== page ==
A Detroit Free Press news report said the commitment by the $57-billion state pension fund represents a shift because officials have previously only devoted a small amount of money to boosting Michigan firms.
Granholm hoped the Invest Michigan! Program will deal with the traditional difficulties companies have had in finding enough working capital to grow their workforce. The program involves setting up two professionally managed $150-million funds that will invest in a variety of companies over the next two to three years.
The idea is controversial because many say that the private sector should make investment decisions. “Governments are the least market-savvy,” David Littmann, senior economist at the Mackinac Center for Public Policy and Comerica Bank’s former chief economist, told the Free Press.
The first fund, called the Growth Capital Fund, will make investments of $2 million to $7 million in attractive companies. It also plans to make larger investments alongside some private equity firms. The fund is to be managed by Beringea, a Farmington Hills-based private equity and investment banking firm, and the New York investment bank Credit Suisse.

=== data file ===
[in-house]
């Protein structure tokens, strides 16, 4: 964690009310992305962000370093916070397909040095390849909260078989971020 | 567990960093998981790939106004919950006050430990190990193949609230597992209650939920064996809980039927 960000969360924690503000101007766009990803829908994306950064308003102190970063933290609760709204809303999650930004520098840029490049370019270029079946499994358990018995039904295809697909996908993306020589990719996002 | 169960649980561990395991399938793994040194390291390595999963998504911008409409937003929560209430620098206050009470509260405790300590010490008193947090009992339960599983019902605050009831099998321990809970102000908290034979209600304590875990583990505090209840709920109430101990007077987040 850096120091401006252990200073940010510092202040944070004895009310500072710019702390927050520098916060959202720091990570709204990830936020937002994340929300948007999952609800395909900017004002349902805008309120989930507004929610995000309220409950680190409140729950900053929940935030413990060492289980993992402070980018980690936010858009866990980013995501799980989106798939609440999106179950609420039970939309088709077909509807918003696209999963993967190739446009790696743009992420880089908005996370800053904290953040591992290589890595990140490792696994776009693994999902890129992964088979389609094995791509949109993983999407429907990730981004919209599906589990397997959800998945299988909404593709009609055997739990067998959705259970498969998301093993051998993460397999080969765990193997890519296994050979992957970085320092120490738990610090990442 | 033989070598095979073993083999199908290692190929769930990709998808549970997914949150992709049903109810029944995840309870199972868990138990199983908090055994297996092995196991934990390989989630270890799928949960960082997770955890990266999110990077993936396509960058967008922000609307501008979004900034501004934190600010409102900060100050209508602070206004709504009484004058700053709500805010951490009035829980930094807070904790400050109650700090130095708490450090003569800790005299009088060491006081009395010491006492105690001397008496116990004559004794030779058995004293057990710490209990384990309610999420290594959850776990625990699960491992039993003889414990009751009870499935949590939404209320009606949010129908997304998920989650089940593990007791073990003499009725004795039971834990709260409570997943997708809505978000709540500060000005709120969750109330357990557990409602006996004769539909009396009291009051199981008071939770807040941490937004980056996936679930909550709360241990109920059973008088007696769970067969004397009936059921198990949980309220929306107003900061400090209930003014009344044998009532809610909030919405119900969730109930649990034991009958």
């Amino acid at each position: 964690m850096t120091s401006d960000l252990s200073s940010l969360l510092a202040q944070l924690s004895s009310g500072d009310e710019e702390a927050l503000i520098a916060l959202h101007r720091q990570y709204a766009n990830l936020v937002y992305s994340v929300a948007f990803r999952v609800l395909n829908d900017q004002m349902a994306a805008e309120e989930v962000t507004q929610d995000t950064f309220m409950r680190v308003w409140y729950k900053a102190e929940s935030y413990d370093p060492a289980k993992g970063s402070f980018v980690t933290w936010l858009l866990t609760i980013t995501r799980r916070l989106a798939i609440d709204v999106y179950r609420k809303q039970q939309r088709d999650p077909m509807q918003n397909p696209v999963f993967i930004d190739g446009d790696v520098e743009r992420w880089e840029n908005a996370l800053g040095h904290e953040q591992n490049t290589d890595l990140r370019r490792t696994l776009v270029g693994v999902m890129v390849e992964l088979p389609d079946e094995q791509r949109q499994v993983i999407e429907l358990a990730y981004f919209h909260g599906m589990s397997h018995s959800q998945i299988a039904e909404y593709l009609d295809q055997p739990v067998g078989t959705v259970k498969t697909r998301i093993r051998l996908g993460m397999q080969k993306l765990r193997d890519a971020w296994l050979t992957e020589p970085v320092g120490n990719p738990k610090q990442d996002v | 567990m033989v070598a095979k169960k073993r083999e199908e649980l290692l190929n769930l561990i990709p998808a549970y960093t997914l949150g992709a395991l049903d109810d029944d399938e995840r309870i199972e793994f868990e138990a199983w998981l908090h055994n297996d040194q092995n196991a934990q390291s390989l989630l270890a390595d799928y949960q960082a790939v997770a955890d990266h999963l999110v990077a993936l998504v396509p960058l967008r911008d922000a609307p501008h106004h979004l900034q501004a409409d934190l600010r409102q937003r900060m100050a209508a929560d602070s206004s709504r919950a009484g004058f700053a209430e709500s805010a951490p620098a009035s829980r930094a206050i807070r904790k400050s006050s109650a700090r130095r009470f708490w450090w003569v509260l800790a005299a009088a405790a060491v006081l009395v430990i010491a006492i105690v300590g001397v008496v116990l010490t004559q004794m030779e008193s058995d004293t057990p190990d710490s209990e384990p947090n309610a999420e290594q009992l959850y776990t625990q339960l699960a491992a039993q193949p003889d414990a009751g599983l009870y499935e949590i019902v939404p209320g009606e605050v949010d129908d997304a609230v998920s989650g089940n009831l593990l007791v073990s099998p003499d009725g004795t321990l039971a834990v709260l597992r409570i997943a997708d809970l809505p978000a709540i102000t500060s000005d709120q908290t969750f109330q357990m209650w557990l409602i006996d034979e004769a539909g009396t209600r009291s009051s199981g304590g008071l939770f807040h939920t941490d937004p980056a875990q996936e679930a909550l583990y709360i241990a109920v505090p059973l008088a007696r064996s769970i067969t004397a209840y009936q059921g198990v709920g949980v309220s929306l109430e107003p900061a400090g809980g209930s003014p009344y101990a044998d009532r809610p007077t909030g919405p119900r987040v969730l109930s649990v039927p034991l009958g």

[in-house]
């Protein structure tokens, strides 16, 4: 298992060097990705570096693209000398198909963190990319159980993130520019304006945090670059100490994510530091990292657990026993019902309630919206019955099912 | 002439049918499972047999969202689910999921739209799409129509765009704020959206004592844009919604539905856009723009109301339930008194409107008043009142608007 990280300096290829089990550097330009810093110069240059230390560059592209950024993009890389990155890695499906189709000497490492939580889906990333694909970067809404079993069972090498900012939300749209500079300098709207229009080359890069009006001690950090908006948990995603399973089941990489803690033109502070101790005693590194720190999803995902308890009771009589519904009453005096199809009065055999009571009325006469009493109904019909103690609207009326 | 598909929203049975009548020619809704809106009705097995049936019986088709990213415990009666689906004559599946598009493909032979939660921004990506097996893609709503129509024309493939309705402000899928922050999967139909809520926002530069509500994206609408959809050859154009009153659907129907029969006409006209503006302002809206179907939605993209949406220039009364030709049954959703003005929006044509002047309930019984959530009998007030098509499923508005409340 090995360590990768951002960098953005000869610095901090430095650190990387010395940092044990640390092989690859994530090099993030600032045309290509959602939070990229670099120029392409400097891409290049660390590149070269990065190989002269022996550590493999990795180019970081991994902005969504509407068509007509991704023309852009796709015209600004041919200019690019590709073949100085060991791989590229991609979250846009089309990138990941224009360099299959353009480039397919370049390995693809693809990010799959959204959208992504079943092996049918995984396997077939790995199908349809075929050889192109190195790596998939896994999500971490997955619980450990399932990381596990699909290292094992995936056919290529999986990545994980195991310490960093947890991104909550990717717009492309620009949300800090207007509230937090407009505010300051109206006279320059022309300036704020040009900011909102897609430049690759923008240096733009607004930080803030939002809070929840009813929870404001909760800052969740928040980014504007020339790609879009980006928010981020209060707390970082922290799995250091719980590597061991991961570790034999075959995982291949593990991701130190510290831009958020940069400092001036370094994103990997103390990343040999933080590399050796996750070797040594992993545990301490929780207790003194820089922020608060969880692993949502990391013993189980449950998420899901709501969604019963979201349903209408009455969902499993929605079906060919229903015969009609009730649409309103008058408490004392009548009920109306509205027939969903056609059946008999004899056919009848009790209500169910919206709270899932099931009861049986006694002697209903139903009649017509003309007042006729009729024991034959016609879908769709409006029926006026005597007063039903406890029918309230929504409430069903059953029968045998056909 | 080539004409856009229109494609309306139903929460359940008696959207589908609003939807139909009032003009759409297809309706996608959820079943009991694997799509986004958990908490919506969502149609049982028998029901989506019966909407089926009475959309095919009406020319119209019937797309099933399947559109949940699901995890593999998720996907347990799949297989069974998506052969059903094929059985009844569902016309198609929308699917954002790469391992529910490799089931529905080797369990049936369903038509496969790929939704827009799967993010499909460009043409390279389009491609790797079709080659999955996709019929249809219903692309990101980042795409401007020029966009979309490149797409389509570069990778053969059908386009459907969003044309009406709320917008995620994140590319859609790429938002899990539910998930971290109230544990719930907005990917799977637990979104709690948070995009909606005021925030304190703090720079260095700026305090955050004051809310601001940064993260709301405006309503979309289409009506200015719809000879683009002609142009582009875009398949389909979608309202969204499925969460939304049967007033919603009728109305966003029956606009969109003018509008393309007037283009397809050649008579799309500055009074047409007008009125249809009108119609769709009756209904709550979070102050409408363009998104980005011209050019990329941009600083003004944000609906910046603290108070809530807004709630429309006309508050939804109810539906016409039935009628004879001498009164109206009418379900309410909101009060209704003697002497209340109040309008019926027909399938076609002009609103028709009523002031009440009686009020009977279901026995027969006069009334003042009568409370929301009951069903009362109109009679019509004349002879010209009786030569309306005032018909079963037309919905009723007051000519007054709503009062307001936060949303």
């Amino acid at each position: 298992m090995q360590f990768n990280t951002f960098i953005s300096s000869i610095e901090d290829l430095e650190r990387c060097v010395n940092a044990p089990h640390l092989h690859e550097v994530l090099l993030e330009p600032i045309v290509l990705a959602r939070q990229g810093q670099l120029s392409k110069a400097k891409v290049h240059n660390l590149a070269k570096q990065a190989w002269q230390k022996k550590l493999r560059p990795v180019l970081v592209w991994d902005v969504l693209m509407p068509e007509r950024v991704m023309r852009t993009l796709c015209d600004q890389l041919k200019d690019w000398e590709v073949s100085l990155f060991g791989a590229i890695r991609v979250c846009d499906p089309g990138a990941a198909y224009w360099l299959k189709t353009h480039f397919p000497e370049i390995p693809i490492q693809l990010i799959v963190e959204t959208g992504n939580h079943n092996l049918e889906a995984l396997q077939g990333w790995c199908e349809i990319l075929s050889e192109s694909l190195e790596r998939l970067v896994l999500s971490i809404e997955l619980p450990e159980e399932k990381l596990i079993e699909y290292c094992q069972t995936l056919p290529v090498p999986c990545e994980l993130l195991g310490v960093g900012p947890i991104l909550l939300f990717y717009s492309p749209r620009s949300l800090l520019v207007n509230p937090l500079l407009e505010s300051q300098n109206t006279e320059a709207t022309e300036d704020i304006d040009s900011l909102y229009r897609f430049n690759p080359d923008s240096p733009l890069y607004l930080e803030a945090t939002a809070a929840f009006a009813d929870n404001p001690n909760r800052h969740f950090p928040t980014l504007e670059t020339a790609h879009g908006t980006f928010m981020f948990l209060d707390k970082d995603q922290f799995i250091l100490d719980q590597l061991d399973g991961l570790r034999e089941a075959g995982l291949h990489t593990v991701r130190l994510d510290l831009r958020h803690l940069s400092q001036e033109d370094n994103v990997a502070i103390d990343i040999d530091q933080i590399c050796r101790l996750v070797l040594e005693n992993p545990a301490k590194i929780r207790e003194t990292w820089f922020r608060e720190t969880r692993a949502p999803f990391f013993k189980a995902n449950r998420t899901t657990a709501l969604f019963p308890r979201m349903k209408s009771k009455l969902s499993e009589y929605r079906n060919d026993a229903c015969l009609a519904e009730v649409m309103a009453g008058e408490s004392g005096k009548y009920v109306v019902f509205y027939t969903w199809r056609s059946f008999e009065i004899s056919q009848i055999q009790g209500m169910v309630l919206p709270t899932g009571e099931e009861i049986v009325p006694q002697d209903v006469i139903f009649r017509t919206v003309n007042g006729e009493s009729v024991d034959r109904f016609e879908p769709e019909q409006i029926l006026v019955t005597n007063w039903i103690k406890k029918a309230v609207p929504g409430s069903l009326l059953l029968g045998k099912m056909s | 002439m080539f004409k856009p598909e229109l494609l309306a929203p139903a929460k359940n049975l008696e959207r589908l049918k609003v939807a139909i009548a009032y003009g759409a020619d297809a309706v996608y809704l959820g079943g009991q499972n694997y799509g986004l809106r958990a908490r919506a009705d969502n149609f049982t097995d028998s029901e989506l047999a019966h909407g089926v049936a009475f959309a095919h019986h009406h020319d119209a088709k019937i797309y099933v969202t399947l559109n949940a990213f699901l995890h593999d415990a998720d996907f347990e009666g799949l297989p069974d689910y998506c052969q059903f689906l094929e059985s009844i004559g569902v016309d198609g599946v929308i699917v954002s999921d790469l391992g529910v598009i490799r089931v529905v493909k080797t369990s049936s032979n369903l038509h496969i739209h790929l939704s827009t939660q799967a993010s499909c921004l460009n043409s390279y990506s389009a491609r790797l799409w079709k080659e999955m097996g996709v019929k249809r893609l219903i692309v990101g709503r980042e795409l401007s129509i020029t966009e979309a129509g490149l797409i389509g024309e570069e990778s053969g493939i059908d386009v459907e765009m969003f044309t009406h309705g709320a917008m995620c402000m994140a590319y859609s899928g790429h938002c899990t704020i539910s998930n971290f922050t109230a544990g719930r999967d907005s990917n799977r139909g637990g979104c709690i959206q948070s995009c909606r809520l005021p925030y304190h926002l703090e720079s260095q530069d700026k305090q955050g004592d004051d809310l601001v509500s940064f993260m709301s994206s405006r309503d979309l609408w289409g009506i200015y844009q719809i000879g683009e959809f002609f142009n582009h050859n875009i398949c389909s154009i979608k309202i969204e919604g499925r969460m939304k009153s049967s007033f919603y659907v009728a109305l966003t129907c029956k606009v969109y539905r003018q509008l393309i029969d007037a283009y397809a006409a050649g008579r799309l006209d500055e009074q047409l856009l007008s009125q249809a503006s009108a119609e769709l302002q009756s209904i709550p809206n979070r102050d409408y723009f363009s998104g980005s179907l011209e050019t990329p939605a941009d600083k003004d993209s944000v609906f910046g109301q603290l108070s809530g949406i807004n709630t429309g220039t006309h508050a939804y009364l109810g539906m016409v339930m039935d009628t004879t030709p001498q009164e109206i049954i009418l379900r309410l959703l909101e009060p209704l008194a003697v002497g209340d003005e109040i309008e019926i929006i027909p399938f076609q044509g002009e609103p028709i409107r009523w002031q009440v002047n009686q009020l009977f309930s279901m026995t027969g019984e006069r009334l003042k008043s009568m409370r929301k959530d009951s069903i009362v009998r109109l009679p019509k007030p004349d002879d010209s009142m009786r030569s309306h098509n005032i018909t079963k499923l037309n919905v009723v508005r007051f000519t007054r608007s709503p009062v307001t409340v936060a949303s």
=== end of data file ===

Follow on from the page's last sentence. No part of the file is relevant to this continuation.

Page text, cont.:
The Michigan Opportunities Fund will do recapitalizations, buyouts, and growth equity investments in established lower middle-market Michigan companies. It is to be run by Chicago-based Glencoe Capital, a private equity firm that plans to open an office in Birmingham with four to six employees. The fund expects to make about 10 investments, ranging from $25 million to $125 million each, according to the news account.
The fund managers will work with a newly formed Business Leadership Council to identify investment opportunities. The 18-member council will be chaired by Detroit businessman Roger Penske, chairman and CEO of the Penske Corp.
Granholm first announced her investment plan in a January state of the state address (See MI’s Granholm Calls for Pension Funds to be Invested in Start-Ups ).